Stalking generally refers to a way of acting that is directed at a specific person. It often involves actions such as the stalker repeatedly putting himself in visual or physical proximity to his victim; nonconsensual communication with the victim; verbal, written, or implied threats by the stalker; vandalism; or unsolicited contact with the victim's friends, family or co-workers;. The stalker will use one or more of these tactics with the intent of causing fear in the victim. Like domestic violence, stalking is a crime of power and control.
With cyberstalking, you add the element of technology. The cyberstalker is stalking his victim using such outlets as social media, email contact, posing online as the victim, or posting negative, inaccurate, or inappropriate information about the victim on the Internet. The use of technology also allows the stalker to stay fairly anonymous, using the computer as a screen, literally and figuratively, to hide behind. Victims can find it difficult to track a cyberstalker and even more difficult to stop what they're doing.
Again, the motives of a cyberstalker are primarily driven on power and control.
Stalking and cyberstalking can happen between intimate partners or casual acquaintances. It is widespread in the United States, and is often associated with lethal abuse. Stalking is a legal crime in all 50 states, and the District of Columbia. However, cyberstalking is a relatively new form of stalking and it may be difficult for victims to find help.
This type of stalking should be taken seriously. Many stalkers - cyber or not - are motivated by an obsessive desire to control their victims. It is not uncommon for cyberstalking to progress to physical stalking and violence.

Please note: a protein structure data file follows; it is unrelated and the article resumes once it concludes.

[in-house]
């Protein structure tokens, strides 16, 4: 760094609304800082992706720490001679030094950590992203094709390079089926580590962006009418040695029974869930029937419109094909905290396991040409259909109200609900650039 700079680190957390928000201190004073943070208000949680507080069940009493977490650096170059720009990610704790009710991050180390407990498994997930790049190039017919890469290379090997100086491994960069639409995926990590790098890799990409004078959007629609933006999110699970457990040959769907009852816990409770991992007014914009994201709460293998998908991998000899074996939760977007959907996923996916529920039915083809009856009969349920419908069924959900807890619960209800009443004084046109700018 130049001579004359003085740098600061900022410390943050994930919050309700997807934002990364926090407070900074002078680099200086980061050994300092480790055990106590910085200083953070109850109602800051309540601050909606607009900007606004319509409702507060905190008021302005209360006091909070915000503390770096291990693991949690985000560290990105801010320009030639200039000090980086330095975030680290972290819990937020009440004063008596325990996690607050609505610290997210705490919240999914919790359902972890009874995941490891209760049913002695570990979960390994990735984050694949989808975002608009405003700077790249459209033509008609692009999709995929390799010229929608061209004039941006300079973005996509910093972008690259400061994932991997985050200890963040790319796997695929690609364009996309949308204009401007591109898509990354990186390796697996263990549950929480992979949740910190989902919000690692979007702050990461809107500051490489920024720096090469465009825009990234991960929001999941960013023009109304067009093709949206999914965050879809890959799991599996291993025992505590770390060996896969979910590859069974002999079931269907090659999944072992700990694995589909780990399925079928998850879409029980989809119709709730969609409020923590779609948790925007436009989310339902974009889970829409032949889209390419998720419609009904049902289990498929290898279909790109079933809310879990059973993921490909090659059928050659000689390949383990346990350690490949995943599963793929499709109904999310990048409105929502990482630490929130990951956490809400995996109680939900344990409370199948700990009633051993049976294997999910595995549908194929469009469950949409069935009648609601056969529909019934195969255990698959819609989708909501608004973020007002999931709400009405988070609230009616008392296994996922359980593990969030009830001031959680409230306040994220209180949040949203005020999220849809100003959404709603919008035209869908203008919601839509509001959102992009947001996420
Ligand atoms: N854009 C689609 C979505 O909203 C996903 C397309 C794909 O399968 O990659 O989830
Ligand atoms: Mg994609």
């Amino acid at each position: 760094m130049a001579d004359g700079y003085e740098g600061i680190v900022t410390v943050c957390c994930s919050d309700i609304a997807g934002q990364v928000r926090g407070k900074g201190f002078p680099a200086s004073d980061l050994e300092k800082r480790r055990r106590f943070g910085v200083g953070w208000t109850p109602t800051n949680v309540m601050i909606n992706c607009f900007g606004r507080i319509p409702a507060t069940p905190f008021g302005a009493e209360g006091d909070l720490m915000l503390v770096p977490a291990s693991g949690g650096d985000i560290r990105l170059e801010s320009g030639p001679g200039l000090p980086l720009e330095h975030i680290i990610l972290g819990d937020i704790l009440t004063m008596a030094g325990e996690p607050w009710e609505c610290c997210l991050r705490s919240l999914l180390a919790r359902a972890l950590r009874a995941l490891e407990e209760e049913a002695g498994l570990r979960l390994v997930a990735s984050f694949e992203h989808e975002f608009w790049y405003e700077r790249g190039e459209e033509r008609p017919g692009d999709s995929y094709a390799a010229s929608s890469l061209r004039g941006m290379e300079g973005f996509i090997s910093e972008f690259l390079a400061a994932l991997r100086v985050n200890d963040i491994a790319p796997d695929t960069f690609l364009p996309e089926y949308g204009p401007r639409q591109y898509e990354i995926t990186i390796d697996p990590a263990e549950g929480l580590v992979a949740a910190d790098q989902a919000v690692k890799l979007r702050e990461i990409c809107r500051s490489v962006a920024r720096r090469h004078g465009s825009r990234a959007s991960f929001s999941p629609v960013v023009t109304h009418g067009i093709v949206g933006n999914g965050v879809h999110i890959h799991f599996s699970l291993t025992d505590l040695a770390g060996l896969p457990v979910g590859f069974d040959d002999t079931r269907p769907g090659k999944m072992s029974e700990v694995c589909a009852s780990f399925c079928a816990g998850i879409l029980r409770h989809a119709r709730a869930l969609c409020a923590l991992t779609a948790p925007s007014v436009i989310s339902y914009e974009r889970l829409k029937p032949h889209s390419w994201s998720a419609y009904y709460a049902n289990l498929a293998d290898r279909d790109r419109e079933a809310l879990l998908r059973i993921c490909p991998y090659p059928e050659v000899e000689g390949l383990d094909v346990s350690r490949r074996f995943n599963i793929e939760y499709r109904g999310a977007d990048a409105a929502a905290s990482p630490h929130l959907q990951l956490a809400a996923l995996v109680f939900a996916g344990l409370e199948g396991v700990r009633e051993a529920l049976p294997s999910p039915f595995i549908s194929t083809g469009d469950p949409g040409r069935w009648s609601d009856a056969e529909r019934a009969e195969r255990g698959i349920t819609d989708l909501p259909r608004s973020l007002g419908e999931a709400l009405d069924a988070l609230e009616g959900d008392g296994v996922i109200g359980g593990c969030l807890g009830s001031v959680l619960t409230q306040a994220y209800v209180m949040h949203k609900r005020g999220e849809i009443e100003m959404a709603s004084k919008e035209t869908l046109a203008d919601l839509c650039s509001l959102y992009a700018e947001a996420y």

The U.S. Department of Justice-Office of Justice Programs estimates that more than 1,006,000 women and approximately 371,000 men are stalked annually in the United States. The average stalking lasts about two years. Approximately 87 percent of stalkers are male.
Here are a few things you can do to help protect yourself from a cyberstalker: perform regular Internet searches using your name and phone number; never give out your home address or social security number to ANYONE online; and be sure to use passwords that are not easy to figure out.
Victims of stalking may experience some difficult emotions such as embarrassment, anxiety, depression, insomnia, or other social difficulties. If you feel someone is stalking you, get support. Contact the National Domestic Violence Hotline at 1-800-799-SAFE. In the Bennington area, you can call PAVE at (802) 442-2111.
For women in their 40s who are in the dating world, find out more about midlife dating and safety by joining SVHC's Wellness Connection for their three-part series, "Decoding the Confusion of Midlife Dating." I'll be doing a session about dating safely in the twenty-first century, "Fifty Shades of Dating Realities." You can find out more about the class and series at svhealthcare.org.
Mary Grey is a local counselor with experience in domestic violence. "Health Matters" is a weekly column from Southwestern Vermont Health Care (SVHC) meant to educate readers about their personal health, public health matters, and public policy as it affects health care. To learn more about SVHC, visit svhealthcare.org.